Asian Art Museum: A San Francisco Treasure

The Asian Art Museum is home to a stunning, permanent collection that spans 6,000 years.

exterior of Asian Art Museum on a sunny day in San Francisco, image
The Beaux Arts building, now home to the museum, was once the main library in San Francisco.
Courtesy Asian Art Museum

For a crash course on the arts of Asia, you could spend months—and a small fortune—touring cultural hotspots of that sprawling continent. Or you could simply head to San Francisco's Civic Center and check out the Asian Art Museum.

One of the largest and most comprehensive museums in the world devoted to the art of Asia, the Asian has a permanent collection numbering more than 18,000 objects spanning six millennia. Let me repeat that: 18,000 objects spanning 6,000 years. Amazing.

Vishnu statue in Asian Art Museum in San Francisco, image

The varied galleries take you through time and civilizations.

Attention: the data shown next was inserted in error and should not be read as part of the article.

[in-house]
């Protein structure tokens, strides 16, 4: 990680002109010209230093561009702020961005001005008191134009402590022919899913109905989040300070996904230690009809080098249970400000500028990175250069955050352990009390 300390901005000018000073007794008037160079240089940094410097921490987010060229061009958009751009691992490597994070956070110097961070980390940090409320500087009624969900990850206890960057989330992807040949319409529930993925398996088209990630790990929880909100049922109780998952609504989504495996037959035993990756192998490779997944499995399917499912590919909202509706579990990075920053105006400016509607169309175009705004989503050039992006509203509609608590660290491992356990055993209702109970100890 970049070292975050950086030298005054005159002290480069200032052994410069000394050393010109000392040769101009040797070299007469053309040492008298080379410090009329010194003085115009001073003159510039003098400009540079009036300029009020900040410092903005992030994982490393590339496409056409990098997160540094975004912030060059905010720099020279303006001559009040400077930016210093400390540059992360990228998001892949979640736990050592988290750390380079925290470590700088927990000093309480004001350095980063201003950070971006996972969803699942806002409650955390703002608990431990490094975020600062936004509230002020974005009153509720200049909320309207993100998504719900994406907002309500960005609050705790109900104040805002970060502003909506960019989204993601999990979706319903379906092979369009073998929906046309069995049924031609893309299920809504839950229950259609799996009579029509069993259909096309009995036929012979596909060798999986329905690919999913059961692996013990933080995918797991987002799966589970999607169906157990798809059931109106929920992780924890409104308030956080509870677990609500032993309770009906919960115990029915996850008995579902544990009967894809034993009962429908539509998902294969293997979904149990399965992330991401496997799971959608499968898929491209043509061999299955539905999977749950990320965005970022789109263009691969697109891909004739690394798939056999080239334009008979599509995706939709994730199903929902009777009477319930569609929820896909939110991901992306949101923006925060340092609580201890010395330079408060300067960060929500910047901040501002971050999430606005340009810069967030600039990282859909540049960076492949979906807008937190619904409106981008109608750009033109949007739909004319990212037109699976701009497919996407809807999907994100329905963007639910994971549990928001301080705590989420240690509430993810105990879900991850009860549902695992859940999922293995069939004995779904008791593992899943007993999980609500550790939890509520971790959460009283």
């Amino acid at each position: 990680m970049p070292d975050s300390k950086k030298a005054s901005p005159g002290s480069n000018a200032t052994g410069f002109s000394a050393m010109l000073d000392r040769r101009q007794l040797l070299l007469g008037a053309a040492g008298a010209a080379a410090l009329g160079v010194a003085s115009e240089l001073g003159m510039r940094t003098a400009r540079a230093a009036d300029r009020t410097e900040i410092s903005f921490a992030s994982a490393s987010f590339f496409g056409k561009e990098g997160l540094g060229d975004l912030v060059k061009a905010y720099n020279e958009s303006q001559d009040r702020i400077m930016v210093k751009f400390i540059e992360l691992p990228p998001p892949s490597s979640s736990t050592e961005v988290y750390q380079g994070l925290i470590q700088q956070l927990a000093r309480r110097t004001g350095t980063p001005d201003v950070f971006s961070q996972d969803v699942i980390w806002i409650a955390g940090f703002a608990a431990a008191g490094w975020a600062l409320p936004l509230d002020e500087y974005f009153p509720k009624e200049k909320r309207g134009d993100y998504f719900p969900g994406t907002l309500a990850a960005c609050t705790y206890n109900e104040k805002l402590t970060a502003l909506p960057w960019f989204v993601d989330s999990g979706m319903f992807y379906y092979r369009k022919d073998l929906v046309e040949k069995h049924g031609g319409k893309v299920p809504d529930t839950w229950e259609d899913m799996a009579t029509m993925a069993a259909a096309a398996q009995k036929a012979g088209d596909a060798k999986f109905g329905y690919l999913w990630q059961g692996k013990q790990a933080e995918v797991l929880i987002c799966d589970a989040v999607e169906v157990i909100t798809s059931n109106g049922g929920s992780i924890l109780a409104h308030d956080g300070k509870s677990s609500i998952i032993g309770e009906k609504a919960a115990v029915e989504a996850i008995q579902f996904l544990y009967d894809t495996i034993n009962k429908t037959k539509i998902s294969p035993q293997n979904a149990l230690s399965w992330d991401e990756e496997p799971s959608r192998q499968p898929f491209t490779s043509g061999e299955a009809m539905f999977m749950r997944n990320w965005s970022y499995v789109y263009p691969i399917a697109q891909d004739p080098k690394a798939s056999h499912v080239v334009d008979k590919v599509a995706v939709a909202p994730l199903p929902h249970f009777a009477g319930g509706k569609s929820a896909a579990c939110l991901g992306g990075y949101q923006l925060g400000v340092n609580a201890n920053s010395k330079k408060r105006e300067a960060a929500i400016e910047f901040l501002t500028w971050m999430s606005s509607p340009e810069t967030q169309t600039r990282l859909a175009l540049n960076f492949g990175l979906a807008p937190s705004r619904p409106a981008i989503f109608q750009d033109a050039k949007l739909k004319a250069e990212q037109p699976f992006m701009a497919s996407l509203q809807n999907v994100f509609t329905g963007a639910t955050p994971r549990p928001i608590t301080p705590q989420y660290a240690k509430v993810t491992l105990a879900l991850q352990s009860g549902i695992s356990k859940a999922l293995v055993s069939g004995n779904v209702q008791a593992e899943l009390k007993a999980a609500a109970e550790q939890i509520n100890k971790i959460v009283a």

Courtesy Asian Art Museum

The museum is housed in the 1917 Beaux Arts former main library, which was converted and expanded with modern additions in 2003 by big-name Italian architect Gae Aulenti (responsible, among other projects, for the Museé d'Orsay in Paris). And the museum is now undergoing a $90-million expansion including a 13,000-square-foot special exhibition pavilion designed by Kulapat Yantrasast of wHY.

The galleries show about 2,000 objects at any given time—from delicate Korean celadon ceramics, exquisite Japanese screens, and whimsical Balinese shadow puppets, to Tibetan ritual objects, massive stone representations of Hindu deities from India, and a gilt statue from 383 A.D. that's the world's oldest known dated Chinese Buddha. There are also terrific temporary exhibitions, plenty of live demonstrations, and try-it-yourself art activities.

jade pieces at the Asian Art Museum in San Francisco, image

Exquisitely carved jade pieces are a highlight for many visitors at the museum.

Courtesy Asian Art Museum

The museum's galleries are full of small collections that are treasures in and of themselves. Among my favorites are the jade objects, dramatically exhibited in a dark space with pinpoint lighting, and the Japanese baskets. How exciting can baskets be, you ask? All I can say is that the startling forms and textures the makers achieve by merely bending reeds or bamboo strips will certainly bend your mind as well.


This blog post was first published in August 2013 and updated in February 2019.